If you’re feeling like you really can’t cope, having thoughts of harming yourself or feel suicidal, it’s important you seek help straight away.
- If you have taken an overdose or seriously injured yourself, call 999 immediately.
- For help and advice, you can contact your GP or an out of hours service. (You can find your local GP’s phone number on the NHS Choices website).
- Alternatively, you can call the NHS non-emergency line for more help, 24 hours a day, 7 days a week, on 111.
- There are also special helplines that you can contact where trained advisors will be able to talk to you in confidence – for instance the Samaritans run a 24/7 telephone service on 116 123.
As the credit crunch has taken hold, more people than ever are struggling to make ends meet. The impact this has reaches far beyond the obvious implications of needing to cut back on spending; it can affect your self esteem, relationships with those around you and even your health. Recognising the link between money worries and mental wellbeing is really important, and if you are beginning to feel that it’s all getting too much don’t hesitate to seek help.
Feeling low or anxious is often a completely normal response to money worries, and you may find you are able to deal with these feelings yourself by taking steps to regain control of your financial situation – look at our Managing Your Money and Dealing with Debt sections for more information on money problems and what you can do to resolve them.
It’s important to recognise that there are also more serious problems which may develop as a result of the pressure of financial worries. If you find yourself unable to eat, sleep or concentrate, or if you are losing interest in day-to-day life and struggle to get out of bed in the morning, you may be depressed. The NHS Choices website has an online self assessment questionnaire which you can use to see whether you could be suffering from depression.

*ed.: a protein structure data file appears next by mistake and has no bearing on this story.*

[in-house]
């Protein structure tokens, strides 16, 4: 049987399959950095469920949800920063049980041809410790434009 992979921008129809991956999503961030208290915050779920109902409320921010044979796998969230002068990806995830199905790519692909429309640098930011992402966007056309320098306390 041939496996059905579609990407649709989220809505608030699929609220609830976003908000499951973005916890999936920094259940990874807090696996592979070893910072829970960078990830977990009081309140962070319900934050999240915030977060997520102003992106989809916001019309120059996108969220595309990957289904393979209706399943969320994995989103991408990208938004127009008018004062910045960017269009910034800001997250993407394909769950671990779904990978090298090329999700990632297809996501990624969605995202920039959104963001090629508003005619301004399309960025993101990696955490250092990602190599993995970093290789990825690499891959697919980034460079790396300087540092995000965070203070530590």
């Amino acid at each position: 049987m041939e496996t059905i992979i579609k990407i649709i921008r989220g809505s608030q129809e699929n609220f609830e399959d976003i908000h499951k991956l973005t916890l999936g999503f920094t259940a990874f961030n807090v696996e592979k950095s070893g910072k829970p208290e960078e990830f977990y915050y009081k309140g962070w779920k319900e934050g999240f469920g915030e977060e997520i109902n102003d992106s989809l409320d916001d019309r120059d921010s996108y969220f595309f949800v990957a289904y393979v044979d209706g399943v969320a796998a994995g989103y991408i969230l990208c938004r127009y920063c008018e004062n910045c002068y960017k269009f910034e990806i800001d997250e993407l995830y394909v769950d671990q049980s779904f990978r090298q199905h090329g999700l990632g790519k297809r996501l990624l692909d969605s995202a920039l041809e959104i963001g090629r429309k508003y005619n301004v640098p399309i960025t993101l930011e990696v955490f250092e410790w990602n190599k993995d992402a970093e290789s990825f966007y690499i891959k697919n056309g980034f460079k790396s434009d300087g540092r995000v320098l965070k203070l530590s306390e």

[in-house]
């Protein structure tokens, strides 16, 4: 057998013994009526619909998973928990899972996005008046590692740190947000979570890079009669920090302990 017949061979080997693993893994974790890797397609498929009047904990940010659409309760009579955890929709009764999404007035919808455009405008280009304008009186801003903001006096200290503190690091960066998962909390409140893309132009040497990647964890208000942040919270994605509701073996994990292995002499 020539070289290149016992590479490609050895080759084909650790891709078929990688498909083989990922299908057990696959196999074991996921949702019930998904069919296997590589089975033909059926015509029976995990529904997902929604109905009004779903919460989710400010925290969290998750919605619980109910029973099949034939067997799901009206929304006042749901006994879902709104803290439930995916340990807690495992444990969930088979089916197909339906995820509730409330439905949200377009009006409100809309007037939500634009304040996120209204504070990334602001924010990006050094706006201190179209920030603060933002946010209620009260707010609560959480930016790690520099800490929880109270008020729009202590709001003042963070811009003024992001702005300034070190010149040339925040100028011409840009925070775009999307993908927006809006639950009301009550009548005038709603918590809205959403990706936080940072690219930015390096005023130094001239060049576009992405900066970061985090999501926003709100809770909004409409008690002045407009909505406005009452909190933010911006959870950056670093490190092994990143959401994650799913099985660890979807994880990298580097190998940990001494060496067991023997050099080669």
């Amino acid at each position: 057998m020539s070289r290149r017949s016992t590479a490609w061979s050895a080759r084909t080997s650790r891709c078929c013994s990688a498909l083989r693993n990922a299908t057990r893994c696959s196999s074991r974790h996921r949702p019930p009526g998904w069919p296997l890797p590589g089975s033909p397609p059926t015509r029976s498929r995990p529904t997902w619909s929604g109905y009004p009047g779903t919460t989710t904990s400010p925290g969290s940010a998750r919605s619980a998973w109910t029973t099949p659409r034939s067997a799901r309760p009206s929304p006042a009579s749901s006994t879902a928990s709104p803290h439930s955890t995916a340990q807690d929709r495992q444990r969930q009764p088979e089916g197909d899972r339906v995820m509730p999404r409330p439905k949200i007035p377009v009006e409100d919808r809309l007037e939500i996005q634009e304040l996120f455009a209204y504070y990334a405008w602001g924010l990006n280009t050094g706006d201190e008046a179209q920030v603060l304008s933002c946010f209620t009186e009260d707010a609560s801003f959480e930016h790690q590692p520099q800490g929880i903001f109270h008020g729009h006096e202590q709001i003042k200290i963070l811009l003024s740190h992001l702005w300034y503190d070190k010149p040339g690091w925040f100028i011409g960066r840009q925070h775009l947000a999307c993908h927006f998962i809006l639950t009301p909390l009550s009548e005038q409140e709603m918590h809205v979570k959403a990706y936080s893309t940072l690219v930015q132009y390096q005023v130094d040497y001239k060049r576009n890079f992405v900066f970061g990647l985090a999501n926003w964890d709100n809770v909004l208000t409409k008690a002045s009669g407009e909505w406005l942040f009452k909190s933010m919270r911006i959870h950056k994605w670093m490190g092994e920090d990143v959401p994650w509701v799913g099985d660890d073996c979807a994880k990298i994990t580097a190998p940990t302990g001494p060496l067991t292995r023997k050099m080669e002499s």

Financial worries can also be a major contributing factor in the breakdown of relationships. The pressure and stress of money worries may cause difficulties between you and your partner, and often people may stop communicating as effectively as they try to keep things from their partner so as ‘not to worry them’. Some advice is offered here as a starting point for couples in financial difficulty to look at.
Facing up to the pressures of financial worries and asking for help can feel difficult, and men may be particularly reluctant to do so as they feel they will be branded a failure for being unable to care for their families. It’s important to remember that the problem will only get worse if you try to ignore it, and suffering in silence will increase the amount of pressure you are under and may lead to you suffering serious anxiety or depression, which will make it even harder for you to deal with your financial problems.
There are many places you can go to for help, as well as plenty of things you can do to help yourself. Usually the first port of call should be your GP, who will be able to advise you and if necessary refer you on to someone who can give more specialist help. Mind suggest the following Five Ways to Wellbeing